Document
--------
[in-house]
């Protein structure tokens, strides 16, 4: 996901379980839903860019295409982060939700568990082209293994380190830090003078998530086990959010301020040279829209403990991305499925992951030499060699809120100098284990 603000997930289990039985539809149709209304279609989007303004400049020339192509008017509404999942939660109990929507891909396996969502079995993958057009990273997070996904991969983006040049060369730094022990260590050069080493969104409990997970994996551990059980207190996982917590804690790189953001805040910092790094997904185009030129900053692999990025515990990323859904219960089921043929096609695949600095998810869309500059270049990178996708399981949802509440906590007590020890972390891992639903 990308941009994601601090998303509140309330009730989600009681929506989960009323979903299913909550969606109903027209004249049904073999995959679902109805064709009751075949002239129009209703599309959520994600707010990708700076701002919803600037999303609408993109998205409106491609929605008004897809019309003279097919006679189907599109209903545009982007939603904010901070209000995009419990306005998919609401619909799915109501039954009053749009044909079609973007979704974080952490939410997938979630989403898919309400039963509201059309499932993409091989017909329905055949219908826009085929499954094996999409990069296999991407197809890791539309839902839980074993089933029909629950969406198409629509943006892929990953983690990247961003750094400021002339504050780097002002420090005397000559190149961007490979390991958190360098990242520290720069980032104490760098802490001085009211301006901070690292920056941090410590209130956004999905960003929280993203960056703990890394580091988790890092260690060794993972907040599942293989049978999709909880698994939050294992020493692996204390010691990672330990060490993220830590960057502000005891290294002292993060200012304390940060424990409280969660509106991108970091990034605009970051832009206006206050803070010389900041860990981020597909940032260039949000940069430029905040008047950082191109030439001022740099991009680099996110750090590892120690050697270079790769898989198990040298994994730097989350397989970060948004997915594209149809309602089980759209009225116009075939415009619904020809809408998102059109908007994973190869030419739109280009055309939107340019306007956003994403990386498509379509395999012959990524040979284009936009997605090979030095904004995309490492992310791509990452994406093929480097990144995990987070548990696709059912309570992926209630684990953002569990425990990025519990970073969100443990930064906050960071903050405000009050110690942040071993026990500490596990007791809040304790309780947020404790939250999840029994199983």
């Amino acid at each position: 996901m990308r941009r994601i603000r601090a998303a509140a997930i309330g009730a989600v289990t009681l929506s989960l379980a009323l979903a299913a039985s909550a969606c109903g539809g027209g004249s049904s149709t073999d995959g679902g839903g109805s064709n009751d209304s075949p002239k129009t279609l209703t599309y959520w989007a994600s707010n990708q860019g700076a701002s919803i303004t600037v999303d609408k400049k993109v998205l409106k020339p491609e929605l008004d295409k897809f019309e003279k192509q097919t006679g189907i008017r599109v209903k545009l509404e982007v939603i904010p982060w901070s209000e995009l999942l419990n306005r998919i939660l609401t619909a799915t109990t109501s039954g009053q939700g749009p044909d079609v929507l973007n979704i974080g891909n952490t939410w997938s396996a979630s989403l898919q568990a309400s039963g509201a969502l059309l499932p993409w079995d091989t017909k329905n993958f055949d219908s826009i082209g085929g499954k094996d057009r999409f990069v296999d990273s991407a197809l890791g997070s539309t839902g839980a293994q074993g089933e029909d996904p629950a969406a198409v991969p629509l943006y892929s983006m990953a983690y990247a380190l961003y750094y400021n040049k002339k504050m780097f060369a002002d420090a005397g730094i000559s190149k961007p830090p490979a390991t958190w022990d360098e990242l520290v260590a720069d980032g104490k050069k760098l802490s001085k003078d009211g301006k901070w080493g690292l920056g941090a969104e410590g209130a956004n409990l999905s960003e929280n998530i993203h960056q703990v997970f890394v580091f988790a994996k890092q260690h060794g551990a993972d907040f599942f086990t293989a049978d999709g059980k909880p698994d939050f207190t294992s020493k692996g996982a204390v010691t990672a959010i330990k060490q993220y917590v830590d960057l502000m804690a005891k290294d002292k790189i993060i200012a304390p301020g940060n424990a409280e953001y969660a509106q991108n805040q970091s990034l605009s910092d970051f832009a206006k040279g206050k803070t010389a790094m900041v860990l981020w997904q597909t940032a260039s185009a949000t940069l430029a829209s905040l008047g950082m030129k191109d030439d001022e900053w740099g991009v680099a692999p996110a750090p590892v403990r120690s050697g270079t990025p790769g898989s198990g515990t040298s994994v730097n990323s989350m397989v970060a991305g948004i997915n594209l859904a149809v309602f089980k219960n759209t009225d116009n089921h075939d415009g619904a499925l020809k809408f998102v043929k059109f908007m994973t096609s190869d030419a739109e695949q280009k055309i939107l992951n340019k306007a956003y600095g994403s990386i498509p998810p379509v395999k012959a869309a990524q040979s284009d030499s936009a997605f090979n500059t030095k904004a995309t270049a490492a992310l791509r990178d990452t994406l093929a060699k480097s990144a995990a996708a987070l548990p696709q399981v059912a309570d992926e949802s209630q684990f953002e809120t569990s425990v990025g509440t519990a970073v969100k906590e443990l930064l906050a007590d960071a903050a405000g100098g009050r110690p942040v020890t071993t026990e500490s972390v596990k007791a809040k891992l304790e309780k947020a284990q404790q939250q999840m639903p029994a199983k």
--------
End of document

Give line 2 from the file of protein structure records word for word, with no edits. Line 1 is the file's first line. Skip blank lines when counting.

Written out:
């Protein structure tokens, strides 16, 4: 996901379980839903860019295409982060939700568990082209293994380190830090003078998530086990959010301020040279829209403990991305499925992951030499060699809120100098284990 603000997930289990039985539809149709209304279609989007303004400049020339192509008017509404999942939660109990929507891909396996969502079995993958057009990273997070996904991969983006040049060369730094022990260590050069080493969104409990997970994996551990059980207190996982917590804690790189953001805040910092790094997904185009030129900053692999990025515990990323859904219960089921043929096609695949600095998810869309500059270049990178996708399981949802509440906590007590020890972390891992639903 990308941009994601601090998303509140309330009730989600009681929506989960009323979903299913909550969606109903027209004249049904073999995959679902109805064709009751075949002239129009209703599309959520994600707010990708700076701002919803600037999303609408993109998205409106491609929605008004897809019309003279097919006679189907599109209903545009982007939603904010901070209000995009419990306005998919609401619909799915109501039954009053749009044909079609973007979704974080952490939410997938979630989403898919309400039963509201059309499932993409091989017909329905055949219908826009085929499954094996999409990069296999991407197809890791539309839902839980074993089933029909629950969406198409629509943006892929990953983690990247961003750094400021002339504050780097002002420090005397000559190149961007490979390991958190360098990242520290720069980032104490760098802490001085009211301006901070690292920056941090410590209130956004999905960003929280993203960056703990890394580091988790890092260690060794993972907040599942293989049978999709909880698994939050294992020493692996204390010691990672330990060490993220830590960057502000005891290294002292993060200012304390940060424990409280969660509106991108970091990034605009970051832009206006206050803070010389900041860990981020597909940032260039949000940069430029905040008047950082191109030439001022740099991009680099996110750090590892120690050697270079790769898989198990040298994994730097989350397989970060948004997915594209149809309602089980759209009225116009075939415009619904020809809408998102059109908007994973190869030419739109280009055309939107340019306007956003994403990386498509379509395999012959990524040979284009936009997605090979030095904004995309490492992310791509990452994406093929480097990144995990987070548990696709059912309570992926209630684990953002569990425990990025519990970073969100443990930064906050960071903050405000009050110690942040071993026990500490596990007791809040304790309780947020404790939250999840029994199983």